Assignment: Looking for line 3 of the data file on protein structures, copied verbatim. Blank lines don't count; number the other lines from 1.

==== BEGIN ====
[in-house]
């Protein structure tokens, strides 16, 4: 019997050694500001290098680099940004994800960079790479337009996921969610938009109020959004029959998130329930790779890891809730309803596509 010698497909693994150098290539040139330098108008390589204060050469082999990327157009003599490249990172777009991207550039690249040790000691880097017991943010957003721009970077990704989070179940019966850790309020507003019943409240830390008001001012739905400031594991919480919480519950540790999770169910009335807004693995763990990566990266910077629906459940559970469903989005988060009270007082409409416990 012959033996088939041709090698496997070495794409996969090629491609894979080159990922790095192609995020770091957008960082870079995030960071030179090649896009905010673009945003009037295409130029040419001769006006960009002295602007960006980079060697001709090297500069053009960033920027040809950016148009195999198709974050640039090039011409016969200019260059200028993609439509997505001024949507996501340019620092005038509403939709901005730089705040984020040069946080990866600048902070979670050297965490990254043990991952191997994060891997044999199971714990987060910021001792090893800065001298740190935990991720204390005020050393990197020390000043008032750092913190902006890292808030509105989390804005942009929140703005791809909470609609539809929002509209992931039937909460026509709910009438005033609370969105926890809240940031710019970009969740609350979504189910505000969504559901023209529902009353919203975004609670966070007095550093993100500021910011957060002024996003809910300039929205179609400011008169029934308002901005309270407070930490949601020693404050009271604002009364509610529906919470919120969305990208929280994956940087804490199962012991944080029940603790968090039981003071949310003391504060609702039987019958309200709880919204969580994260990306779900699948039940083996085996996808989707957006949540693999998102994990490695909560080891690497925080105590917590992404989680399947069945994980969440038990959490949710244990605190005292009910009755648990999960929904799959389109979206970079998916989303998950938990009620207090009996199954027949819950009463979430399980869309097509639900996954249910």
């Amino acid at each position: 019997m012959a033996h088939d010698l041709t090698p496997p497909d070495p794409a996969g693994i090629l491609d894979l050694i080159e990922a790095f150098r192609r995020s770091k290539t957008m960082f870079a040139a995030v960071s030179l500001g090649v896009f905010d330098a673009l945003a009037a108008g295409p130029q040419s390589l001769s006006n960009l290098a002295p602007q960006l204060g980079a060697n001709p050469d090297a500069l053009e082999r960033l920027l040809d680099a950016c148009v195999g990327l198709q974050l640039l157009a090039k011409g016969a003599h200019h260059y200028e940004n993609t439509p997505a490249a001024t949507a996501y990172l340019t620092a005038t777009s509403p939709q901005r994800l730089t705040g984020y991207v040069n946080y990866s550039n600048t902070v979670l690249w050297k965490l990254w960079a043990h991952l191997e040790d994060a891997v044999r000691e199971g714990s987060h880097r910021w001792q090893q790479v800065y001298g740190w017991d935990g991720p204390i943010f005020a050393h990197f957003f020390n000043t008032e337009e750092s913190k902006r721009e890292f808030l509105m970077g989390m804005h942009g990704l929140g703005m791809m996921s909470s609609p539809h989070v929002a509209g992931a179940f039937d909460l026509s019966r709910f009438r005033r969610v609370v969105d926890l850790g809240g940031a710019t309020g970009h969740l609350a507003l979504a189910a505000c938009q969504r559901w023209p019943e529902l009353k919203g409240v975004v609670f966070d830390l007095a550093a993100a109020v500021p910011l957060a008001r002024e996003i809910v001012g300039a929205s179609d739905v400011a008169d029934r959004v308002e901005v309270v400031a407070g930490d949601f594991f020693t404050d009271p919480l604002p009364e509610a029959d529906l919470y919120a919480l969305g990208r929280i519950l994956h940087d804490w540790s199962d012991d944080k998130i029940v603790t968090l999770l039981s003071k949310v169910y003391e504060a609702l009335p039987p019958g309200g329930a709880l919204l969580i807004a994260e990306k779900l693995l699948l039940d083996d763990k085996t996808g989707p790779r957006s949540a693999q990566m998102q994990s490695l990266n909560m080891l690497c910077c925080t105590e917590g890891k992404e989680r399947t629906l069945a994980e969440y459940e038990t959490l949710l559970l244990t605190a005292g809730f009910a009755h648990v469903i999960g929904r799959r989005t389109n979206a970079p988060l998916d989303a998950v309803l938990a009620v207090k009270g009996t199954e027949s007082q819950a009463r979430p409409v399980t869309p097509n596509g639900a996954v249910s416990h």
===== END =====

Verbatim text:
């Amino acid at each position: 019997m012959a033996h088939d010698l041709t090698p496997p497909d070495p794409a996969g693994i090629l491609d894979l050694i080159e990922a790095f150098r192609r995020s770091k290539t957008m960082f870079a040139a995030v960071s030179l500001g090649v896009f905010d330098a673009l945003a009037a108008g295409p130029q040419s390589l001769s006006n960009l290098a002295p602007q960006l204060g980079a060697n001709p050469d090297a500069l053009e082999r960033l920027l040809d680099a950016c148009v195999g990327l198709q974050l640039l157009a090039k011409g016969a003599h200019h260059y200028e940004n993609t439509p997505a490249a001024t949507a996501y990172l340019t620092a005038t777009s509403p939709q901005r994800l730089t705040g984020y991207v040069n946080y990866s550039n600048t902070v979670l690249w050297k965490l990254w960079a043990h991952l191997e040790d994060a891997v044999r000691e199971g714990s987060h880097r910021w001792q090893q790479v800065y001298g740190w017991d935990g991720p204390i943010f005020a050393h990197f957003f020390n000043t008032e337009e750092s913190k902006r721009e890292f808030l509105m970077g989390m804005h942009g990704l929140g703005m791809m996921s909470s609609p539809h989070v929002a509209g992931a179940f039937d909460l026509s019966r709910f009438r005033r969610v609370v969105d926890l850790g809240g940031a710019t309020g970009h969740l609350a507003l979504a189910a505000c938009q969504r559901w023209p019943e529902l009353k919203g409240v975004v609670f966070d830390l007095a550093a993100a109020v500021p910011l957060a008001r002024e996003i809910v001012g300039a929205s179609d739905v400011a008169d029934r959004v308002e901005v309270v400031a407070g930490d949601f594991f020693t404050d009271p919480l604002p009364e509610a029959d529906l919470y919120a919480l969305g990208r929280i519950l994956h940087d804490w540790s199962d012991d944080k998130i029940v603790t968090l999770l039981s003071k949310v169910y003391e504060a609702l009335p039987p019958g309200g329930a709880l919204l969580i807004a994260e990306k779900l693995l699948l039940d083996d763990k085996t996808g989707p790779r957006s949540a693999q990566m998102q994990s490695l990266n909560m080891l690497c910077c925080t105590e917590g890891k992404e989680r399947t629906l069945a994980e969440y459940e038990t959490l949710l559970l244990t605190a005292g809730f009910a009755h648990v469903i999960g929904r799959r989005t389109n979206a970079p988060l998916d989303a998950v309803l938990a009620v207090k009270g009996t199954e027949s007082q819950a009463r979430p409409v399980t869309p097509n596509g639900a996954v249910s416990h």